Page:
Marchers on Sixth Avenue in NYC. (photo: Leandro Justin)

DSW's Communications Director Kaytlin Bailey stands with all criminalized bodies—immigrants, trans people, black & brown people, the LGBTQ community & sex workers—at the Queer Liberation March on the Great Lawn at Central Park (June 30, 2019).

“Gay Panic” Defense Can No Longer Be Used to Excuse Murder, a Win for Trans Sex Workers

Just before the June 30, 2019, kickoff of the World Pride March in New York City, Gov. Andrew Cuomo (D) signed A2707, a new law that bans the "gay and transgender panic" defense from being used in murder cases prosecuted in New York State. The panic defense has historically been utilized to lessen charges in the case that the defendant alleges his or her violent actions with in response to the unwanted advances of someone of the same sexual orientation. The defense has also been used in the murder trials of transgender victims. New York is the sixth state to ban the use of such a defense, the first being California in 2014.

In 1944, 19-year-old Lucien Carr used it to excuse the murder of 33-year-old David Kammerer, whom he stabbed in Riverside Park and dumped into the Hudson River. Carr alleged that Kammerer had been following him around the country making continual, unwanted sexual advances. His killing was depicted in the media as an honorable response to such a threat. Though convicted of murder, Carr pled guilty to a lessened charge of manslaughter and served only two years. The defense has been used dozens of times since then, as an outgrowth of the traditional legal doctrine of "provocation," or that the victim is partially responsible for a crime by eliciting it through some offensive action (Suk Gersen, 2019).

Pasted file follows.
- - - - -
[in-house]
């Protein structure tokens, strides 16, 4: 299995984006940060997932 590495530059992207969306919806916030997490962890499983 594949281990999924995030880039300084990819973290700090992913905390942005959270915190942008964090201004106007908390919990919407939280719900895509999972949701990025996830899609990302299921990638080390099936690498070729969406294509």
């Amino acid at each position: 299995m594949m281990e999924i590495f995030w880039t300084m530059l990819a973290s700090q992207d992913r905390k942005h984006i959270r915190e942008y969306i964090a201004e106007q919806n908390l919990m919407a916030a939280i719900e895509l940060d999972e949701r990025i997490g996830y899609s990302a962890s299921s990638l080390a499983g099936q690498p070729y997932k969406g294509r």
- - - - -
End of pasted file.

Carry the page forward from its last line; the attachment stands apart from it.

The memory of institutionalized violence against the LGBTQIA community lingered as the world commemorated the 50-year anniversary of the Stonewall riots on June 30. In 2018, a federal bill to ban the "gay and trans panic" defense nationwide died in a U.S. House committee. The New York bill is a step towards protecting the health, safety, and very humanity of every individual in the United States, but we still have a long way to go.